2. Hang Out with Your Jewish Friends—Not everyone goes crazy for Christmas. Why not hang out with other people who have no social obligations that day!
  3. Go to Your Friends’ Family Christmases—As soon as you say you’re going to spend Christmas alone, people will extend (mostly insincere) invitations for you to spend Christmas with their families. I’ve done Other People’s Holidays three times, and even when it’s mostly okay, there’s always a little bit of awkwardness being The Friend.
  4. Volunteer—Soup kitchens and homeless shelters always need a few extra hands to help out on Christmas. Help make someone’s day a little brighter!
  5. Commit Random Acts of Kindness—These are huge on Pinterest: people making goodie bags and cards, or buying gas cans and groceries for neighbors.
  6. Make a Family of Snowmen—If all of your friends are spending time with their own families, you can make a family of your own! Hopefully it’ll fill the void in your cold heart?
  7. Skype Christmas—Even if you can’t spend time together in person, you can still have a pretty great get-together over Skype. Make a Facebook event and plan to have everyone log in at the same time with drinks and snacks of their own, and maybe play a round or two of Cards Against Humanity online together.
  8. Go Get Chinese Food—If you’re lazy, you can still order in, but if you really crave human interaction and greasy vegetables, head to the nearest Chinese buffet.
  9. Go to the Movies—Go see Into The Woods. Go do it!
  10. Go On Vacation—If you can afford to go somewhere fun for the holiday, do it! Christmas Day is the busiest day of the year at Disney World, and who wouldn’t want to go to the beach in the middle of winter? Go somewhere fun and meet some new people!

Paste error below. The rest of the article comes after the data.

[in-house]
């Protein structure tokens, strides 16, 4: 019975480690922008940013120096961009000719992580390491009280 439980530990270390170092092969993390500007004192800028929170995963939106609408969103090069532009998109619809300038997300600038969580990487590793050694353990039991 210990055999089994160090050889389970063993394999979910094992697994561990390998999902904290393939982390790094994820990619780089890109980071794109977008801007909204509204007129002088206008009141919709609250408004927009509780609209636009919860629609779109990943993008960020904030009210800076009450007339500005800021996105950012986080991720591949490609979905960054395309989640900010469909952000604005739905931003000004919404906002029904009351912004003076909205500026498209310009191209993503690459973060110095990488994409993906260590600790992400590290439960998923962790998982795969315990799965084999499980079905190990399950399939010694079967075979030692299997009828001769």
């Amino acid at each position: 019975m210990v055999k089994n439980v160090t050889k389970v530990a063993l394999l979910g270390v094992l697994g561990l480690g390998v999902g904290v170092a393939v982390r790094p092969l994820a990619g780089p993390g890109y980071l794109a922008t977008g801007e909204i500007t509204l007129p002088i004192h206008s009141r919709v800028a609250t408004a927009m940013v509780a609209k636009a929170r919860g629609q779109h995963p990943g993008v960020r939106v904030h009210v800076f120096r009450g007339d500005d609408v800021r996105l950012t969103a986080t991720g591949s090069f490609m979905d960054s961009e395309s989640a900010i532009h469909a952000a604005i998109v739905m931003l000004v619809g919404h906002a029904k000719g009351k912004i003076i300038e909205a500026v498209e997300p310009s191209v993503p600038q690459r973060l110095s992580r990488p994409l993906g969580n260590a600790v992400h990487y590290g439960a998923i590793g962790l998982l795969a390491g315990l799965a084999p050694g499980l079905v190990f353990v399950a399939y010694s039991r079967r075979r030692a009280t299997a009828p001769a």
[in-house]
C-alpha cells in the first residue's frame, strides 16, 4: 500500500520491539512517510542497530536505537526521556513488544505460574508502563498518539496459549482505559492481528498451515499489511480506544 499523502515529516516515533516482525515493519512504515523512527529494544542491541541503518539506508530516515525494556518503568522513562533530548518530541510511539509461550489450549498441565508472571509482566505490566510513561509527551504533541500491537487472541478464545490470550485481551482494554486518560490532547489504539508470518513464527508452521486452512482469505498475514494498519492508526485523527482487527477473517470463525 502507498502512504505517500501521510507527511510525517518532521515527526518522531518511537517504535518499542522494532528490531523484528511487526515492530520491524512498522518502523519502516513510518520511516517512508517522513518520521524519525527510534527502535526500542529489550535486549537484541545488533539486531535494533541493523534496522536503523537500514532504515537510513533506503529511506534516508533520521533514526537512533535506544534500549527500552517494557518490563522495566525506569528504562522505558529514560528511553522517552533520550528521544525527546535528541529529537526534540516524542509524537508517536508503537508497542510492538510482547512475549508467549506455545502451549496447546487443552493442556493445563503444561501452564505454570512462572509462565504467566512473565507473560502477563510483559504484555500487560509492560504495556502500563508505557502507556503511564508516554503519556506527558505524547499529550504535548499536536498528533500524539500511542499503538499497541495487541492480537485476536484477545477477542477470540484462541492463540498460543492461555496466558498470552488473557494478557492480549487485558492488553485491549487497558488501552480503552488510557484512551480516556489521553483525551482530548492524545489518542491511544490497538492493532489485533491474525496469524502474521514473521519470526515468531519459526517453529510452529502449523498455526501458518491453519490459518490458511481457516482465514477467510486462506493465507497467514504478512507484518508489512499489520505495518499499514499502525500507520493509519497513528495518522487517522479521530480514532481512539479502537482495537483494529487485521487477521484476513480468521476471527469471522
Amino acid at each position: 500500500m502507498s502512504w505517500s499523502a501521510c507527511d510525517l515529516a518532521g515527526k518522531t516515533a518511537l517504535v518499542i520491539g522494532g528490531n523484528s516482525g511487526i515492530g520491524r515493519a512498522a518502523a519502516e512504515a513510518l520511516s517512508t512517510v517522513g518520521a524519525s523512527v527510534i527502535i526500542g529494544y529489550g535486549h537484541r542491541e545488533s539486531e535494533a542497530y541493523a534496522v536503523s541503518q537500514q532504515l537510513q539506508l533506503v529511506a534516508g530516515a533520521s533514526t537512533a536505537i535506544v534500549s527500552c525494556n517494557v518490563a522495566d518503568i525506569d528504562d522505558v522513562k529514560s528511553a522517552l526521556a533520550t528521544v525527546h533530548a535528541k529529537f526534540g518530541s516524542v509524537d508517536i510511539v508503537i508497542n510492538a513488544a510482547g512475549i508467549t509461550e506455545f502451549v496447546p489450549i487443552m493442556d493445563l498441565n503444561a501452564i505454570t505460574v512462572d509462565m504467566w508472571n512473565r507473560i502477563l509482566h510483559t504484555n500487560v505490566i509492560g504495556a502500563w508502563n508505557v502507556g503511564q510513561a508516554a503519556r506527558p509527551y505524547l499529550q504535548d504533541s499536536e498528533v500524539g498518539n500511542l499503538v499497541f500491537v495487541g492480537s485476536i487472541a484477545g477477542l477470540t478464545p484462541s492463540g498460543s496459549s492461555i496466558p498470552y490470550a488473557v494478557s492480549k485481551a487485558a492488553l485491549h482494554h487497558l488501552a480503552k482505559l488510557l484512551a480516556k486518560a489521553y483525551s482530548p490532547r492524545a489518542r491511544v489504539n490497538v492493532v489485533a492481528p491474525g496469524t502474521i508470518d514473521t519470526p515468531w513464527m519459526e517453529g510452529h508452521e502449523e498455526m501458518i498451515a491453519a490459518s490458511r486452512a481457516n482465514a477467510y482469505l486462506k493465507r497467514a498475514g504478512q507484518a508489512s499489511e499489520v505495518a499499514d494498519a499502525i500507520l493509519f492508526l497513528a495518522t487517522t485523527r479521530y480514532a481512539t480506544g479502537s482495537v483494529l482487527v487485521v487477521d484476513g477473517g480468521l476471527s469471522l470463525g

Embrace your solo time, do something for yourself while everyone is doing stuff for each other, and enjoy the freedom of having no obligations for a day (hopefully).

Remember, the holiday madness will soon be over and you can get back to your regular routine.

I’ve had a number of Christmas celebrations over the years, from going to other people’s houses to awkward dates to eating cold pizza and watching the entirety of Glee in a few days. What’s your orphan holiday tradition?


Spotlight: Your Holiday Mom

December 22, 2014

A few months ago, I joked with my friends that there should be a social network that connects parents with empty nest syndrome and orphans.

Your Holiday Mom is not quite that thing, but it’s a really uplifting site that I’m glad I started following this winter. It features sweet holiday letters from parents around the world, addressed to LGBTQ kids and adults who don’t have the love and support of their birth parents. Subscribing to YHM is like having Burt Hummel emailing you every day through the holidays.

YHM also has a Tumblr, which reblogs the posts from the site and also replies to fanmail that will make you cry just as much as the letters do.

The content of the letters varies, but you don’t have to be an orphan or LGBTQ youth to get the warm and fuzzies while reading them. If you need a pick-me-up or a good cry, head over to Your Holiday Mom to see parenting done right.